Thursday, July 10, 2014

Farewell to the SC Campaign!

Two years ago, I embarked on a journey to enhance my understanding of pregnancy prevention. I was approaching my graduation from my doctoral program at the Arnold School of Public Health at University of South Carolina and this amazing postdoctoral fellowship position presented itself at the SC Campaign. I had not worked directly in teen pregnancy prevention before, but had extensive experience in HIV prevention. After researching the SC Campaign, I knew that this position would be an ideal next step for my academic and professional career.

In June 2012, I officially became a part of the SC Campaign staff and managed the two-year collective impact project funded by The Duke Endowment. At first, I thought this position would be similar to an internship, little did I know that I was going to be responsible for coordinating schedules, creating PowerPoint presentations, developing meeting agendas, and facilitating team meetings. Right out the gate, I had a role at the SC Campaign. I was fully embraced by the staff and senior leadership of the organization and truly felt like I was a part of the team. My thoughts and ideas were always taken into consideration and some my ideas even came into fruition in the form of a webinar focused on lesbian, gay, bisexual, and transgender (LGBT) youth health and a corresponding publication. Additionally, I was able to interact with partners and stakeholders from across the state and learn about what investments are truly needed to address teen pregnancy in South Carolina. On the horizon, there is a new document being developed by the SC Campaign that will assist funders and organizations that want to invest in teen pregnancy prevention. Knowing that I contributed to the creation of this document is the culmination of my efforts and it feels good.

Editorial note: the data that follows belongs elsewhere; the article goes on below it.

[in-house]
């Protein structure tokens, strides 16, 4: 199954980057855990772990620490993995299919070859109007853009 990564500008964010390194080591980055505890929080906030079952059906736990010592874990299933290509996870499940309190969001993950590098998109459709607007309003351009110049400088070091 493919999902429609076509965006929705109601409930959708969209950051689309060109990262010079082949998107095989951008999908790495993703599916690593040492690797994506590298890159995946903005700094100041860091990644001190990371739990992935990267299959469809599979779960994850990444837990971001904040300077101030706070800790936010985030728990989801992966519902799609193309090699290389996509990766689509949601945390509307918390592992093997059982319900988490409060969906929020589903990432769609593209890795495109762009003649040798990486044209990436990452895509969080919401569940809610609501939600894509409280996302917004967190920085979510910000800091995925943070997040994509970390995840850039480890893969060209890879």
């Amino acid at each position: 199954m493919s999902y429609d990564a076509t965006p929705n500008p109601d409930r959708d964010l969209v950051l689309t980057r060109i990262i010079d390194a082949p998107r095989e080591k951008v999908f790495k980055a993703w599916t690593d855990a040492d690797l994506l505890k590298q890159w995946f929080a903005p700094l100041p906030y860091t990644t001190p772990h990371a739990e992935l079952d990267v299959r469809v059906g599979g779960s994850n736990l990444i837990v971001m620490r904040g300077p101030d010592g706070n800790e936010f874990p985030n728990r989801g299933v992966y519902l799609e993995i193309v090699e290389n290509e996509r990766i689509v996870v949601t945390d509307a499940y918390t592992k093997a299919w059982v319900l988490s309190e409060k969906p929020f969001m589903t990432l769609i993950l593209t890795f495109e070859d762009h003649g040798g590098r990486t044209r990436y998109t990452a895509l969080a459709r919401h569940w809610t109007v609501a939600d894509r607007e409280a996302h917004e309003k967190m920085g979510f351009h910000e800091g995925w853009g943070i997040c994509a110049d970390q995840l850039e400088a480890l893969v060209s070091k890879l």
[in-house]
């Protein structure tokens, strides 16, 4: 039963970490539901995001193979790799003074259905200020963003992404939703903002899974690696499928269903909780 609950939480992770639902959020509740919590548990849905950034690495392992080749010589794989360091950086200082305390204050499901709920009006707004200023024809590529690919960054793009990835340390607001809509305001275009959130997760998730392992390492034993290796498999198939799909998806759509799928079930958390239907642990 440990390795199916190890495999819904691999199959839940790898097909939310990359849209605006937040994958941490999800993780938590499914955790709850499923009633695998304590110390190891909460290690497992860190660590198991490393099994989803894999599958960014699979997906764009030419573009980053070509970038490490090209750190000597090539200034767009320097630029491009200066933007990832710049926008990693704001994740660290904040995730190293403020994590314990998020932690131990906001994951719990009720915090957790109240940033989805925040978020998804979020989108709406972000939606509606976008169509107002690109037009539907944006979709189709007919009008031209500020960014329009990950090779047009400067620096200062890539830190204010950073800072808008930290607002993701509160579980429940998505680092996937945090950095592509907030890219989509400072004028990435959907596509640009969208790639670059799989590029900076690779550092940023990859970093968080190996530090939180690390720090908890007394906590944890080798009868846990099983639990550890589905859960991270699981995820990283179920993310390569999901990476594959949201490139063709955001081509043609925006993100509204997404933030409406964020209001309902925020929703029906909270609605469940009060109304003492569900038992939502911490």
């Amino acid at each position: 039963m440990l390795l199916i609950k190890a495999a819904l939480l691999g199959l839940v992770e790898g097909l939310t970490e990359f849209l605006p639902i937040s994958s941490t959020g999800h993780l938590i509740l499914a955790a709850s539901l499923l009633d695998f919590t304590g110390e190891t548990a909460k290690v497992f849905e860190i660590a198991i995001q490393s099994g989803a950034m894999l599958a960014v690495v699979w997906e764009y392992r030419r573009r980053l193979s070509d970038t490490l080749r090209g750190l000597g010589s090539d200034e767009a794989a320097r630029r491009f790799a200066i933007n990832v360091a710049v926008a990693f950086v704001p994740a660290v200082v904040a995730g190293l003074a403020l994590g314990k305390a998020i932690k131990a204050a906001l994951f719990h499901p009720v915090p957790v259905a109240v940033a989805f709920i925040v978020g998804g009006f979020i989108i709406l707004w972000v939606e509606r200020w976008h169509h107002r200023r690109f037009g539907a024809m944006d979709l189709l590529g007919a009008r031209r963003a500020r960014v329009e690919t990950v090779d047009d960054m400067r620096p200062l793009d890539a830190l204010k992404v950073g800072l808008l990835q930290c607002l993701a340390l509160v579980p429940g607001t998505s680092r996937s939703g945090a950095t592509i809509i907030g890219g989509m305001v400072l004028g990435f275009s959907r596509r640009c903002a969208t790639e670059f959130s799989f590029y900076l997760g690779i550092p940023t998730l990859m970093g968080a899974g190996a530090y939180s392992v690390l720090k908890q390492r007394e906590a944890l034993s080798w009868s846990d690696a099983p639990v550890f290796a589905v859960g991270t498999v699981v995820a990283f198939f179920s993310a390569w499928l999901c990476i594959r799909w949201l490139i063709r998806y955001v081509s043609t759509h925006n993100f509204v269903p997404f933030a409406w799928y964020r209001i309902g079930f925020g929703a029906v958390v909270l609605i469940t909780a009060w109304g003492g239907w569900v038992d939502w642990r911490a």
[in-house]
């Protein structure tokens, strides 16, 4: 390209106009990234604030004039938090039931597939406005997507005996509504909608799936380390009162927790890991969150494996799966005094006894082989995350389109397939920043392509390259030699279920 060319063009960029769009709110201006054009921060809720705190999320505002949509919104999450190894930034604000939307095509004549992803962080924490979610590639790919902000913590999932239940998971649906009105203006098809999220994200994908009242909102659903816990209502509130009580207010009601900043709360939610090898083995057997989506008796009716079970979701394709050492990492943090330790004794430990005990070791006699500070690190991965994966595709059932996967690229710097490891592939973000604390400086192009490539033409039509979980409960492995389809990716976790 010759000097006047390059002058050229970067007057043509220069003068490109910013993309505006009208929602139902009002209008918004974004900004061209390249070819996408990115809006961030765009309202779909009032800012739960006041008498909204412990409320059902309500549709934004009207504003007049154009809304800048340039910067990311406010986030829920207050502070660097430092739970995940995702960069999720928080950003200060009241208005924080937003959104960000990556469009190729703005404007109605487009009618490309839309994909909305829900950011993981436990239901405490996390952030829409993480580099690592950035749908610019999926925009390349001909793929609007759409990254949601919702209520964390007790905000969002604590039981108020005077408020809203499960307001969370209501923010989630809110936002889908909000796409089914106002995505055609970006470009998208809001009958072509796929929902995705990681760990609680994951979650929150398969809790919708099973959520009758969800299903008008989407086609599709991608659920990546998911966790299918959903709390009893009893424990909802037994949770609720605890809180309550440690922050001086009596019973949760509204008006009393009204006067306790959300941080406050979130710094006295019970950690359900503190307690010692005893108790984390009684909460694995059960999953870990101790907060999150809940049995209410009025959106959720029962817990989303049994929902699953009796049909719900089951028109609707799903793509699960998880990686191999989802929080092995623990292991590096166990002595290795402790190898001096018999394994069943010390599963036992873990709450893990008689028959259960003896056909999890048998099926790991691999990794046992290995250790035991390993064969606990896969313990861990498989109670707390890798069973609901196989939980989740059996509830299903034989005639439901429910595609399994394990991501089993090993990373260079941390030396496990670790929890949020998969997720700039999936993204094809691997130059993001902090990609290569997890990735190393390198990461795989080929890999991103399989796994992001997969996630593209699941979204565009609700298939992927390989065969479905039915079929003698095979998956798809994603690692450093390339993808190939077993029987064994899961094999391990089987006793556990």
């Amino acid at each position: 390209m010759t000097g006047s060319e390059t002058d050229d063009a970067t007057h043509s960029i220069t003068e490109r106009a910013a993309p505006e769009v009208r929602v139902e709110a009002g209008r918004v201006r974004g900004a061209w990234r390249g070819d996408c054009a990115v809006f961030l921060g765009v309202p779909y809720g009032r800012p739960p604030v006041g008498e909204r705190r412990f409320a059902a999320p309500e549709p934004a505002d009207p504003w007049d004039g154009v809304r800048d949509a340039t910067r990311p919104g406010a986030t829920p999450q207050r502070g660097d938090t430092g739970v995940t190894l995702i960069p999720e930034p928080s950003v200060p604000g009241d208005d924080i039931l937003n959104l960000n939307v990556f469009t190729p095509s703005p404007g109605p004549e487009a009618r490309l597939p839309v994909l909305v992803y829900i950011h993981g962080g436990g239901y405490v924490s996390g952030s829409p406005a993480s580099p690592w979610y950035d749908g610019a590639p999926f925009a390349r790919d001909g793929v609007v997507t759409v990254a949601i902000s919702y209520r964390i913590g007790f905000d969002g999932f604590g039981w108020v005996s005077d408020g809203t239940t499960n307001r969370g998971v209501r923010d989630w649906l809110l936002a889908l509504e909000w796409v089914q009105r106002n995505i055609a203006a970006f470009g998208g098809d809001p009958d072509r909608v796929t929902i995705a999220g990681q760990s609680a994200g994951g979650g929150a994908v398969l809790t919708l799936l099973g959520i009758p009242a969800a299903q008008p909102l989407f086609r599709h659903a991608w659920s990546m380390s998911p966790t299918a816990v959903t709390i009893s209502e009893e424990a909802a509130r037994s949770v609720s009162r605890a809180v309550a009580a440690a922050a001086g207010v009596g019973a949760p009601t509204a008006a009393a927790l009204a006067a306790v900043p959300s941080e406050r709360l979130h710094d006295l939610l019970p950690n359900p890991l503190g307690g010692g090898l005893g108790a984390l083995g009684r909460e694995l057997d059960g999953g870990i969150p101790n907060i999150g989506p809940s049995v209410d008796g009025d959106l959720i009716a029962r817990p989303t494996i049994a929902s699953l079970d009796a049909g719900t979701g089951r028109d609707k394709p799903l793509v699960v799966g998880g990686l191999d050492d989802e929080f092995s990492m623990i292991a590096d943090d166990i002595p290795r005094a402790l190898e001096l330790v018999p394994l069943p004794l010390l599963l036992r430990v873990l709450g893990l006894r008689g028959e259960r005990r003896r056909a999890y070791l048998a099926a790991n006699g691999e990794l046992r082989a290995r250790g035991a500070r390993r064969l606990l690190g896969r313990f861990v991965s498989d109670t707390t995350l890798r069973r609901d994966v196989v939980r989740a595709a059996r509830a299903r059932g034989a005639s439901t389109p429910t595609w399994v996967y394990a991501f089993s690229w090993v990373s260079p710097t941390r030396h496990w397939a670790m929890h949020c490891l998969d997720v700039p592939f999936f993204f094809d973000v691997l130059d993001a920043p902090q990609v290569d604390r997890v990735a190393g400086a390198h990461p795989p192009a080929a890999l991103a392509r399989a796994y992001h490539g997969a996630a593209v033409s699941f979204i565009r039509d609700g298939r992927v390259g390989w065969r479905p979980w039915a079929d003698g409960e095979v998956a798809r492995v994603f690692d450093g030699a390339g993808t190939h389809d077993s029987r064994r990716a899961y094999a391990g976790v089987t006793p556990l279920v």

From the start, I felt like this postdoctoral fellowship position was a nice blend between research and public health practice. Given my background in qualitative research, I had the opportunity to conduct focus groups with parents of middle school students to examine their perception of school-based teen pregnancy prevention programs. I was responsible for developing the research protocol, research questions, facilitating the focus groups, and analyzing the data. One of the highlights of my experience at the SC Campaign, was when this research was accepted for publication in the Journal of Sex Education: Sexuality, Society, and Learning’s special issue dedicated to Dr. Douglas Kirby, an adolescent sexual health researcher who I have always admired.

I knew from the start that this was only a two-year position, but I never prepared myself for all of the knowledge and skills that I would acquire from the SC Campaign in that short period of time. I served as an adjunct faculty member at South University, became a Certified Health Education Specialist, and completed the United Way’s Blueprint for Leadership program. Having the opportunity to work with a staff as talented as the SC Campaign’s, I now feel I am equipped to advocate for teen pregnancy prevention and will continue to do so as my professional career develops.

This postdoctoral fellowship has provided a solid foundation for my career. The insight and feedback that I received from fellow staff was invaluable and for that I thank everyone at the SC Campaign for their input in my professional development. And on that note, I bid you farewell!

by India Rose, former Post Doctoral Fellow, SC Campaign to Prevent Teen Pregnancy

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